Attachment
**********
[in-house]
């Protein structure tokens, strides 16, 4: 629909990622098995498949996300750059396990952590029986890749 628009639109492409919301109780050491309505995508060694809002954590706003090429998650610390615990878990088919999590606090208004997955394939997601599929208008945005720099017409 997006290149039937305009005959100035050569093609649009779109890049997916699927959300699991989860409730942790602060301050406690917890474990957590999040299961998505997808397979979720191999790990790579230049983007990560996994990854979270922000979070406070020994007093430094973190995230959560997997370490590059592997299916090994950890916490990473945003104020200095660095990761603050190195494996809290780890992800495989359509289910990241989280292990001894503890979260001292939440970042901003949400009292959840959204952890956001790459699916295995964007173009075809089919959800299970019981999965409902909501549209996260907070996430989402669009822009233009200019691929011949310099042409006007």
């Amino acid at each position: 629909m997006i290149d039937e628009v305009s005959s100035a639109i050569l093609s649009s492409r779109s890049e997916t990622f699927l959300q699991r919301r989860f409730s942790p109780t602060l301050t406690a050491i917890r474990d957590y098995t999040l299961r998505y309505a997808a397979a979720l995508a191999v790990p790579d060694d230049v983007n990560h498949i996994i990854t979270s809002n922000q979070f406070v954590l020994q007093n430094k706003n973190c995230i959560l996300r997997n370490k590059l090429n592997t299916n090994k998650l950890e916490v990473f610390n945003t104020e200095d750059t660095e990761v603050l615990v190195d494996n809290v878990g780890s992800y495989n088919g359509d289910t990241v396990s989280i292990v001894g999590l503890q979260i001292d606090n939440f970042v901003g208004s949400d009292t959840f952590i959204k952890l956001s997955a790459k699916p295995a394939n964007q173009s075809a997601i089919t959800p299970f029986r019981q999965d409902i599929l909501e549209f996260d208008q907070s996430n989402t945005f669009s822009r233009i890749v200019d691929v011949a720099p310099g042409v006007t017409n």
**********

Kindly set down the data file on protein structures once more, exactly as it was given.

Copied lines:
[in-house]
């Protein structure tokens, strides 16, 4: 629909990622098995498949996300750059396990952590029986890749 628009639109492409919301109780050491309505995508060694809002954590706003090429998650610390615990878990088919999590606090208004997955394939997601599929208008945005720099017409 997006290149039937305009005959100035050569093609649009779109890049997916699927959300699991989860409730942790602060301050406690917890474990957590999040299961998505997808397979979720191999790990790579230049983007990560996994990854979270922000979070406070020994007093430094973190995230959560997997370490590059592997299916090994950890916490990473945003104020200095660095990761603050190195494996809290780890992800495989359509289910990241989280292990001894503890979260001292939440970042901003949400009292959840959204952890956001790459699916295995964007173009075809089919959800299970019981999965409902909501549209996260907070996430989402669009822009233009200019691929011949310099042409006007």
């Amino acid at each position: 629909m997006i290149d039937e628009v305009s005959s100035a639109i050569l093609s649009s492409r779109s890049e997916t990622f699927l959300q699991r919301r989860f409730s942790p109780t602060l301050t406690a050491i917890r474990d957590y098995t999040l299961r998505y309505a997808a397979a979720l995508a191999v790990p790579d060694d230049v983007n990560h498949i996994i990854t979270s809002n922000q979070f406070v954590l020994q007093n430094k706003n973190c995230i959560l996300r997997n370490k590059l090429n592997t299916n090994k998650l950890e916490v990473f610390n945003t104020e200095d750059t660095e990761v603050l615990v190195d494996n809290v878990g780890s992800y495989n088919g359509d289910t990241v396990s989280i292990v001894g999590l503890q979260i001292d606090n939440f970042v901003g208004s949400d009292t959840f952590i959204k952890l956001s997955a790459k699916p295995a394939n964007q173009s075809a997601i089919t959800p299970f029986r019981q999965d409902i599929l909501e549209f996260d208008q907070s996430n989402t945005f669009s822009r233009i890749v200019d691929v011949a720099p310099g042409v006007t017409n």